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    • Instruction: Hybrids from the rough

    • Jordan Spieth hits out of the rough at Torrey Pines. (Stan Badz/PGA TOUR) Jordan Spieth hits out of the rough at Torrey Pines. (Stan Badz/PGA TOUR)

    By Wes Owens, Staff Instructor, PGA TOUR Golf Academy World Golf Village

    One of the most versatile clubs in the bag is the hybrid. It's most frequently used as a replacement for the long irons, but it's very handy from the rough, on tight driving holes and long par 3s, and around the greens (as an alternative to chipping).

    What makes it so much more effective than an iron from the rough? First of all, it has a much wider sole than an iron, so the clubhead glides much easier through the grass. It doesn't dig or get caught up as easily as a narrow-soled iron does. Secondly, it has a lower, deeper center of gravity more in line with a fairway wood, which helps you to get the ball airborne and launch it higher. Lastly, it's lighter than an iron, which allows you to generate more clubhead speed. The more speed you're able to muster, the more spin you'll produce and the higher the ball will fly.

    To maximize distance from the rough with a hybrid, position the ball slightly farther back from where you'd normally play it (i.e., slightly forward of center), set about 55 percent of your weight on your front leg, and choke down 1 to 2 inches on the grip. Because you're choking down, you'll also want to stand a little closer to the ball than normal. These setup adjustments will help to steepen your angle of attack into the ball, minimizing the amount of grass you catch between the ball and the clubface. It's very hard to compress the ball from the rough, so the more clubface you can put on the ball, the more height and distance you'll be able to generate.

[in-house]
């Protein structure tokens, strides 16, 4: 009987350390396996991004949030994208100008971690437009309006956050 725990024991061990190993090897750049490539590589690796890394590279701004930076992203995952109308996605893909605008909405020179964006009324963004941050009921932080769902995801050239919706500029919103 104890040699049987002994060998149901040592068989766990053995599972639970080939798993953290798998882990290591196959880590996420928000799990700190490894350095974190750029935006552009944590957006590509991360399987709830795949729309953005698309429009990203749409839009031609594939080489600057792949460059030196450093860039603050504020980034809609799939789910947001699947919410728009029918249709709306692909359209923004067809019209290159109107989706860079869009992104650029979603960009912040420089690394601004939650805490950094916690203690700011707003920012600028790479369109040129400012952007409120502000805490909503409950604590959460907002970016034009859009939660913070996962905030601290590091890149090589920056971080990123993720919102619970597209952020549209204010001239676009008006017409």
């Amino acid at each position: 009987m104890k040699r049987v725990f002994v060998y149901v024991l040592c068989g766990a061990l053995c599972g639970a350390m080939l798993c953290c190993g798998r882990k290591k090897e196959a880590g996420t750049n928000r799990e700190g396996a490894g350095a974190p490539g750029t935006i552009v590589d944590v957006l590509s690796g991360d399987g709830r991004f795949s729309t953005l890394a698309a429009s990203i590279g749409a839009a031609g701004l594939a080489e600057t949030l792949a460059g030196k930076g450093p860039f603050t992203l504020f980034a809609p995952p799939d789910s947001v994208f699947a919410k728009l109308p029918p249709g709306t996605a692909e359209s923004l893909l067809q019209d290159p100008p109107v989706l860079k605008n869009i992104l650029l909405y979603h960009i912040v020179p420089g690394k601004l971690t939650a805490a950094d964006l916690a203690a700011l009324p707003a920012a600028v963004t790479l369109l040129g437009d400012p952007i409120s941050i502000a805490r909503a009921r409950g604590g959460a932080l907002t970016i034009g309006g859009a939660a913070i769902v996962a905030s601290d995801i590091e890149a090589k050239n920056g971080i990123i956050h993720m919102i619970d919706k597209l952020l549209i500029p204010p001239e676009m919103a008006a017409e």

As far as the swing, you'll want to feel as if you're hinging the wrists a little sooner on the backswing, so the clubhead works more up than around your body. Again, this helps to create a steeper angle of attack into the ball. Through impact, it's vital that you keep your wrists firm and locked in place (front wrist flat, trail wrist bent back), and the shaft leaning forward.

    The firmer the wrists, the easier it is to keep the clubhead stable through impact. You don't want to flip your hands at the bottom of the swing, otherwise you'll hit the ball about 30-40 yards. Imagine you're hitting a punch shot -- keep the trail wrist bent and the handle leaning forward for as long as possible, and finish with your hands low, just above waist height. The lower the finish, the longer you'll be able to sustain the down in the swing, applying more pressure on the ball at impact.

    If the lie is particularly gnarly, and the ball is sitting way down in the rough, then it's best to take your medicine and wedge the ball back into the fairway. Take some practice swings to the side of the ball in a similar lie, gauging the resistance of the grass. The more resistance you feel, the more you want to tighten your grip pressure (in both hands) and firm up the wrists through impact. If you encounter too much resistance, pitch it out sideways.

    Wes Owens is a Staff Instructor at PGA TOUR Golf Academy World Golf Village in St. Augustine, Fla. For more game-improvement tips from the TOURAcademy instructors, on-the-spot club recommendations and 3D previews of each hole you play, download the TOURCaddie PRO app at www.pgatourcaddie.com

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